Japan defender Maya Yoshida has called for cool heads as the Asian champions prepared to leave Sunday for a high-stakes World Cup qualifier against Jordan in Amman.

Wary of what he describes as whistle-happy Asian referees, the Southampton center back has admitted he may have to “tone it down” in Amman, where victory for Japan on Tuesday would see it become the first team to qualify and join hosts Brazil in next year’s finals.

“We have to have cool heads and I myself will need to tone it down and avoid making reckless challenges,” said Yoshida, one of the few bright spots in Friday’s unconvincing 2-1 win over Canada.

“You need to be physical in the Premier League and I always have to change my mindset before I join the national team,” the 24-year-old London Olympic captain said.

“Obviously the kind of play that is expected of me from the national team is different and I have to adjust and be aware of the need to make the right decisions.”

Those words will not be lost on captain Makoto Hasebe. Japan was forced to withstand a late onslaught when it qualified for the 2010 World Cup with a 1-0 win away to Uzbekistan, after Hasebe was sent off for elbowing Server Djeparov.

Then-Japan coach Takeshi Okada was banished to the stands moments later, and that is the sort of scenario that Alberto Zaccheroni’s men will certainly want to avoid this time around.

“That was one of the three worst decisions I have ever experienced in my career,” said Hasebe. “But this sort of thing can happen in World Cup qualifiers and I have learned from that experience.”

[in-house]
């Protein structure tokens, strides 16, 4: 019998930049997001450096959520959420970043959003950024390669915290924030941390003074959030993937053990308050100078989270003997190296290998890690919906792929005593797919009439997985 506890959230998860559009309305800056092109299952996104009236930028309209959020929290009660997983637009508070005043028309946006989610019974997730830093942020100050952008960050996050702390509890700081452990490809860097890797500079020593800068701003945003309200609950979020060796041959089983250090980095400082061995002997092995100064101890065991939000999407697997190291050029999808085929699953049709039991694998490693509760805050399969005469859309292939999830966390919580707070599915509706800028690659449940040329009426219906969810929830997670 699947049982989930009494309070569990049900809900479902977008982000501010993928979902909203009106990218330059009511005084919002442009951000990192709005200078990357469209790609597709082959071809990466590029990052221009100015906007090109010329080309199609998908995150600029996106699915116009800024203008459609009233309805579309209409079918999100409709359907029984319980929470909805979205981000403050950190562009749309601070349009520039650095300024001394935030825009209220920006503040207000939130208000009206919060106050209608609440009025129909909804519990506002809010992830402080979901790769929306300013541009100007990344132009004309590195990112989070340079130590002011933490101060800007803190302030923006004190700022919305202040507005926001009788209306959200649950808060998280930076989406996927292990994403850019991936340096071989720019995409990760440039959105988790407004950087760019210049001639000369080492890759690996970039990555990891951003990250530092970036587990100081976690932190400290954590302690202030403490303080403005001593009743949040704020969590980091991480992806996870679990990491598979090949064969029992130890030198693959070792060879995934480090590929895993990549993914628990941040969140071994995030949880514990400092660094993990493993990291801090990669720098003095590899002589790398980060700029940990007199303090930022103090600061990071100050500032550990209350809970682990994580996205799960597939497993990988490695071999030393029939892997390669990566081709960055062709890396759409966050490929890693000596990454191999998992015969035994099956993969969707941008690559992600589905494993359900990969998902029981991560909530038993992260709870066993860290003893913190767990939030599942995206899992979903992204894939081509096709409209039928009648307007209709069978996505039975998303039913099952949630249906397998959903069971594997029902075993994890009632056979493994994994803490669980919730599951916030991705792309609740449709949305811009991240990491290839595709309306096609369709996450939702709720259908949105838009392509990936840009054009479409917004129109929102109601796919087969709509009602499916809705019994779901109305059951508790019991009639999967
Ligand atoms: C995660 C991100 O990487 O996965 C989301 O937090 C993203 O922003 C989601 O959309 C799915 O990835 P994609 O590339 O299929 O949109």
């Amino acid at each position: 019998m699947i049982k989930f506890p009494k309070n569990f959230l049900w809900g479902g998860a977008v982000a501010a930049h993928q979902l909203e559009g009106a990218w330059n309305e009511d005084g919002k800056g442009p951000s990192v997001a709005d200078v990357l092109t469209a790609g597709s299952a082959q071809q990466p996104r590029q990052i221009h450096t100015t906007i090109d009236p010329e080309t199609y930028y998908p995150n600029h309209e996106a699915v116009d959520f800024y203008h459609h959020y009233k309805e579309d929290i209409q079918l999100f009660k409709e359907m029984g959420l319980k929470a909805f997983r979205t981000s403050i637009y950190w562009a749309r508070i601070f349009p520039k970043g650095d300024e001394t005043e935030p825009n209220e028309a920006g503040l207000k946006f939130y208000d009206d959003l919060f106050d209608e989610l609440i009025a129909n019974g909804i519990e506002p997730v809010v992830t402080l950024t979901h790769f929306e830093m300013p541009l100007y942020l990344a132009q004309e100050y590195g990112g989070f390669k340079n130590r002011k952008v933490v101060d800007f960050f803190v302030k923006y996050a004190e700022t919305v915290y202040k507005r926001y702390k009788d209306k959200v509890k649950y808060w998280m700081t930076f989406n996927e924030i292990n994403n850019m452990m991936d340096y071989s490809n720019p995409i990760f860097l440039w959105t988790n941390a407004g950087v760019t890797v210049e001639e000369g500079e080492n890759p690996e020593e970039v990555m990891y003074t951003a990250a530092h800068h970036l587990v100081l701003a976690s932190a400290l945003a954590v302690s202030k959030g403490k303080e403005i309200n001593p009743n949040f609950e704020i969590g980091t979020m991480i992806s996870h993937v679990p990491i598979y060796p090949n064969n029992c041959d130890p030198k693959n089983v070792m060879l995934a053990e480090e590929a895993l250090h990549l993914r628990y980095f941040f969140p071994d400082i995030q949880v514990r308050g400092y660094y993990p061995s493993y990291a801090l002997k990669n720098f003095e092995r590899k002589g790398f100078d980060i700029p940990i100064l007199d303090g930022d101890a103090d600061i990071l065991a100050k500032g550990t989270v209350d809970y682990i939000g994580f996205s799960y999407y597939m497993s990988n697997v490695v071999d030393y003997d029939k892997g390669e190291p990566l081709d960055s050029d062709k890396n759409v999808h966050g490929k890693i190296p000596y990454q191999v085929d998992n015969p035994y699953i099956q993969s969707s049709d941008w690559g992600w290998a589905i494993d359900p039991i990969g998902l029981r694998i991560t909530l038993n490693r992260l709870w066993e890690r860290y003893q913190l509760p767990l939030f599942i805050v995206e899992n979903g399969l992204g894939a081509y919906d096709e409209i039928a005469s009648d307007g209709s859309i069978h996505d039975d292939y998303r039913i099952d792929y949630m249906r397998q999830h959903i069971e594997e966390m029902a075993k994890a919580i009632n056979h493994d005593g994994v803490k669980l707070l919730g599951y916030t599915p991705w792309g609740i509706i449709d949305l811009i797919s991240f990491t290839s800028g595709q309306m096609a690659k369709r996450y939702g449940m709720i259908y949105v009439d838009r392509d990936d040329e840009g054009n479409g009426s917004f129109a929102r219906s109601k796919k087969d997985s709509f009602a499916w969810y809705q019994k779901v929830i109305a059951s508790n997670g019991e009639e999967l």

Yoshida admits it is not always easy readjusting from the rough-and-tumble of the Premier League, where he claims English referees are more inclined to let the game flow than their Asian counterparts.

“The standard of refereeing in Asia is different to England. In the Premier League the refs don’t blow up so easily for fouls,” he said.

Yoshida is hoping Japan can keep a clean sheet in Amman, something the Blue Samurai have only managed once so far in five away games in the qualifying series, when they won 4-0 away to Tajikistan in the third round.

“We haven’t managed many clean sheets away from home and that is something we will definitely be looking to do this time,” he said.

Japan thrashed Jordan 6-0 at home in Saitama in June, but Yoshida insists his teammates must take nothing for granted on Tuesday.

“Whenever we play teams in the Middle East, the opponents, the refereeing and the climate all combine to make things difficult for us. We can’t have that home win on our minds and have to take the approach that we are facing a completely new team,” said Yoshida.

“We won’t have any peace of mind until we have qualified. We want to do that as quickly as once we are through, it will give us the chance then to try new things in the buildup.”

A draw would be enough for Japan to qualify for their its World Cup finals in a row, provided an earlier kickoff between Australia and Oman also finishes all square.

In a time of both misinformation and too much information, quality journalism is more crucial than ever.
By subscribing, you can help us get the story right.